grīma, m.n: a mask, visor, helmet; a spectre, ghost, dreadful apparition. (“gree-ma”)
sweor-bēah, m.n: a collar, band or chain for the neck, necklace.
Image: The Snettisham Torc, now housed in the British Museum. A torc is a large rigid or stiff neck ring in metal, made either as a single piece or from strands twisted together. Many seem designed for near-permanent wear and would have been difficult to remove.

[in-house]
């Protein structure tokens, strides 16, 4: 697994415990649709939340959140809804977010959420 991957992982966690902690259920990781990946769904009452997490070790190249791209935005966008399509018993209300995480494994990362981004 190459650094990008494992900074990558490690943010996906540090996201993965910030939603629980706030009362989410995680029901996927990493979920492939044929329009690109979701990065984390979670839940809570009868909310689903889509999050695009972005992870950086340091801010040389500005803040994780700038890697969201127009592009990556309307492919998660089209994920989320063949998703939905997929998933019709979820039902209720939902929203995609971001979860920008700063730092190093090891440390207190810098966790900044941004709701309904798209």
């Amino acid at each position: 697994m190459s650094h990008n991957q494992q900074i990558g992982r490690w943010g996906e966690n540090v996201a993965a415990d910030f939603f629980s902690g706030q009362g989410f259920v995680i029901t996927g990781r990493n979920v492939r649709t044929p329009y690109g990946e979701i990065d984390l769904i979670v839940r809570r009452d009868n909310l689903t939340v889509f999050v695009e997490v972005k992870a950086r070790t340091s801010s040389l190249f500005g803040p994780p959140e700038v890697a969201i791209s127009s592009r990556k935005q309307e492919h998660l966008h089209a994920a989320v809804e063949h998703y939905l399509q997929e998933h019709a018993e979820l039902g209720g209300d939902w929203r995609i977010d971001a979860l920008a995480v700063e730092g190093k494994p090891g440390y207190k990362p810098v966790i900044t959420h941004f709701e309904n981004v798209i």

scēo, m.n: shoe.
Image: Vikings wore soft leather shoes and boots. This particular boot is more than 1000 years old and was found in Coney Street, York. It’s rare for organic materials like leather to last for so long. You can even see the toggle fastening.
grǣghama, m.n: coat of mail; ‘gray-coated one’, also understood to be wolf or sea-bird (mew/gull).
healsbēag, m.n: necklace, neck-ring, torque.
Image: The Great Torque, from Snettisham, Norfolk. Made of eight ropes twisted together, each rope made of eight strands of gold.
beadugrīma, m.n: a war-mask, helmet.